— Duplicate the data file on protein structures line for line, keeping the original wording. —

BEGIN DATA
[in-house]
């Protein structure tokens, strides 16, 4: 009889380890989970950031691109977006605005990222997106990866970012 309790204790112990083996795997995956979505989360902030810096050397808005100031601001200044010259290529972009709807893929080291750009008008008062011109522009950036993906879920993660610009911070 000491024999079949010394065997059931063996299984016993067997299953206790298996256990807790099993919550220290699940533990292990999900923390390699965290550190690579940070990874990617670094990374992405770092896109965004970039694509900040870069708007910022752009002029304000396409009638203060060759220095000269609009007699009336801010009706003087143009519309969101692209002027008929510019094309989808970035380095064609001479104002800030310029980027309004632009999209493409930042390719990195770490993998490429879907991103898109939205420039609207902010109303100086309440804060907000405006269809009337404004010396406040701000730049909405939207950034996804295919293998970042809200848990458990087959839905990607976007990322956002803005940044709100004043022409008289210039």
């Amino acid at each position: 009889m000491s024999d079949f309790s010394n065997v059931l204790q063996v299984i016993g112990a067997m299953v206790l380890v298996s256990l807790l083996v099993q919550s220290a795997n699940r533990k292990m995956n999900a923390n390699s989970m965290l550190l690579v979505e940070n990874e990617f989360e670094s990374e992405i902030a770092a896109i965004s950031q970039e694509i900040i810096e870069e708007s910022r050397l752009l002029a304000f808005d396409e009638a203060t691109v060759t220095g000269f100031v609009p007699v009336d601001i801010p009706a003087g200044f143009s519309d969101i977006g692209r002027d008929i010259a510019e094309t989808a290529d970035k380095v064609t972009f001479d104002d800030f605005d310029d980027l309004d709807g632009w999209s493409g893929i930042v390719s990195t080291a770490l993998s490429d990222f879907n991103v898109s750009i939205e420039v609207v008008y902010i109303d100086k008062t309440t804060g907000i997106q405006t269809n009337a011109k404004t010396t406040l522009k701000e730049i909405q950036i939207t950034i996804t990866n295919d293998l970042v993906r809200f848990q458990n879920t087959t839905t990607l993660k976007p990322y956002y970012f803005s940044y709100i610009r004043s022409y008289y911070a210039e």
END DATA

[in-house]
């Protein structure tokens, strides 16, 4: 009889380890989970950031691109977006605005990222997106990866970012 309790204790112990083996795997995956979505989360902030810096050397808005100031601001200044010259290529972009709807893929080291750009008008008062011109522009950036993906879920993660610009911070 000491024999079949010394065997059931063996299984016993067997299953206790298996256990807790099993919550220290699940533990292990999900923390390699965290550190690579940070990874990617670094990374992405770092896109965004970039694509900040870069708007910022752009002029304000396409009638203060060759220095000269609009007699009336801010009706003087143009519309969101692209002027008929510019094309989808970035380095064609001479104002800030310029980027309004632009999209493409930042390719990195770490993998490429879907991103898109939205420039609207902010109303100086309440804060907000405006269809009337404004010396406040701000730049909405939207950034996804295919293998970042809200848990458990087959839905990607976007990322956002803005940044709100004043022409008289210039």
């Amino acid at each position: 009889m000491s024999d079949f309790s010394n065997v059931l204790q063996v299984i016993g112990a067997m299953v206790l380890v298996s256990l807790l083996v099993q919550s220290a795997n699940r533990k292990m995956n999900a923390n390699s989970m965290l550190l690579v979505e940070n990874e990617f989360e670094s990374e992405i902030a770092a896109i965004s950031q970039e694509i900040i810096e870069e708007s910022r050397l752009l002029a304000f808005d396409e009638a203060t691109v060759t220095g000269f100031v609009p007699v009336d601001i801010p009706a003087g200044f143009s519309d969101i977006g692209r002027d008929i010259a510019e094309t989808a290529d970035k380095v064609t972009f001479d104002d800030f605005d310029d980027l309004d709807g632009w999209s493409g893929i930042v390719s990195t080291a770490l993998s490429d990222f879907n991103v898109s750009i939205e420039v609207v008008y902010i109303d100086k008062t309440t804060g907000i997106q405006t269809n009337a011109k404004t010396t406040l522009k701000e730049i909405q950036i939207t950034i996804t990866n295919d293998l970042v993906r809200f848990q458990n879920t087959t839905t990607l993660k976007p990322y956002y970012f803005s940044y709100i610009r004043s022409y008289y911070a210039e």